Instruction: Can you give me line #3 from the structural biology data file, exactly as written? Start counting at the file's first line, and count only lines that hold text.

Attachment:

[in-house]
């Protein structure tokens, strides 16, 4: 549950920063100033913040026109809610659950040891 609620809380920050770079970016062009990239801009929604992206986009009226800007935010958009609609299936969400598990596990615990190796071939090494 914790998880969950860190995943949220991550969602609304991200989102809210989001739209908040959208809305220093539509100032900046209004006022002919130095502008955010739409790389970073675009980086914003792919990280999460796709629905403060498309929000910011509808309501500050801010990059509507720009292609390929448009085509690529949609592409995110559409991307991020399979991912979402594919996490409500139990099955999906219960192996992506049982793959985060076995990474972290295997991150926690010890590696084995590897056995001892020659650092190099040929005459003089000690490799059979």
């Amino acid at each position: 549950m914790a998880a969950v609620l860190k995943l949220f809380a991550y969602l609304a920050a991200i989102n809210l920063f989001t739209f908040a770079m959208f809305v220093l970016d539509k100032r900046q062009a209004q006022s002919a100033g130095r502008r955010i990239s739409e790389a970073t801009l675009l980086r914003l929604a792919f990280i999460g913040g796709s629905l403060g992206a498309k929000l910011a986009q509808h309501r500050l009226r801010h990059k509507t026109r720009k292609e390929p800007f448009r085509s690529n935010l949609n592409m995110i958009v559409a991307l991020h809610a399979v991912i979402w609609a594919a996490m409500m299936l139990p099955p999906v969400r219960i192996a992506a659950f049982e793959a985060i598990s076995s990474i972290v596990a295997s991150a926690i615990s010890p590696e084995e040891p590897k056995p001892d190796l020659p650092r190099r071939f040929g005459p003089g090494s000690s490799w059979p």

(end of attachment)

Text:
């Amino acid at each position: 549950m914790a998880a969950v609620l860190k995943l949220f809380a991550y969602l609304a920050a991200i989102n809210l920063f989001t739209f908040a770079m959208f809305v220093l970016d539509k100032r900046q062009a209004q006022s002919a100033g130095r502008r955010i990239s739409e790389a970073t801009l675009l980086r914003l929604a792919f990280i999460g913040g796709s629905l403060g992206a498309k929000l910011a986009q509808h309501r500050l009226r801010h990059k509507t026109r720009k292609e390929p800007f448009r085509s690529n935010l949609n592409m995110i958009v559409a991307l991020h809610a399979v991912i979402w609609a594919a996490m409500m299936l139990p099955p999906v969400r219960i192996a992506a659950f049982e793959a985060i598990s076995s990474i972290v596990a295997s991150a926690i615990s010890p590696e084995e040891p590897k056995p001892d190796l020659p650092r190099r071939f040929g005459p003089g090494s000690s490799w059979p």